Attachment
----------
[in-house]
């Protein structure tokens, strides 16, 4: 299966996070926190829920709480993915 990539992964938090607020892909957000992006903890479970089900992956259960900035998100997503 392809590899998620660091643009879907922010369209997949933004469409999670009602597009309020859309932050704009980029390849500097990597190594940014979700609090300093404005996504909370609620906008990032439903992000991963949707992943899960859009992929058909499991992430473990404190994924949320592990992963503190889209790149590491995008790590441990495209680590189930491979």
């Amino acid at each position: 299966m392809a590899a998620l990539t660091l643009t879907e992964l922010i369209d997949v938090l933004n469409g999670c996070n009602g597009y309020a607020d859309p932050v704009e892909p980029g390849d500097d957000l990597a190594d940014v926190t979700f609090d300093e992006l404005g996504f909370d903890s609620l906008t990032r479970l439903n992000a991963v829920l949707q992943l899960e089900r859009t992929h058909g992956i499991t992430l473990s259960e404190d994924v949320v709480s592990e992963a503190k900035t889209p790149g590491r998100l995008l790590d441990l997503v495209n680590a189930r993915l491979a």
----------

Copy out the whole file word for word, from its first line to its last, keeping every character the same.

[in-house]
């Protein structure tokens, strides 16, 4: 299966996070926190829920709480993915 990539992964938090607020892909957000992006903890479970089900992956259960900035998100997503 392809590899998620660091643009879907922010369209997949933004469409999670009602597009309020859309932050704009980029390849500097990597190594940014979700609090300093404005996504909370609620906008990032439903992000991963949707992943899960859009992929058909499991992430473990404190994924949320592990992963503190889209790149590491995008790590441990495209680590189930491979």
């Amino acid at each position: 299966m392809a590899a998620l990539t660091l643009t879907e992964l922010i369209d997949v938090l933004n469409g999670c996070n009602g597009y309020a607020d859309p932050v704009e892909p980029g390849d500097d957000l990597a190594d940014v926190t979700f609090d300093e992006l404005g996504f909370d903890s609620l906008t990032r479970l439903n992000a991963v829920l949707q992943l899960e089900r859009t992929h058909g992956i499991t992430l473990s259960e404190d994924v949320v709480s592990e992963a503190k900035t889209p790149g590491r998100l995008l790590d441990l997503v495209n680590a189930r993915l491979a």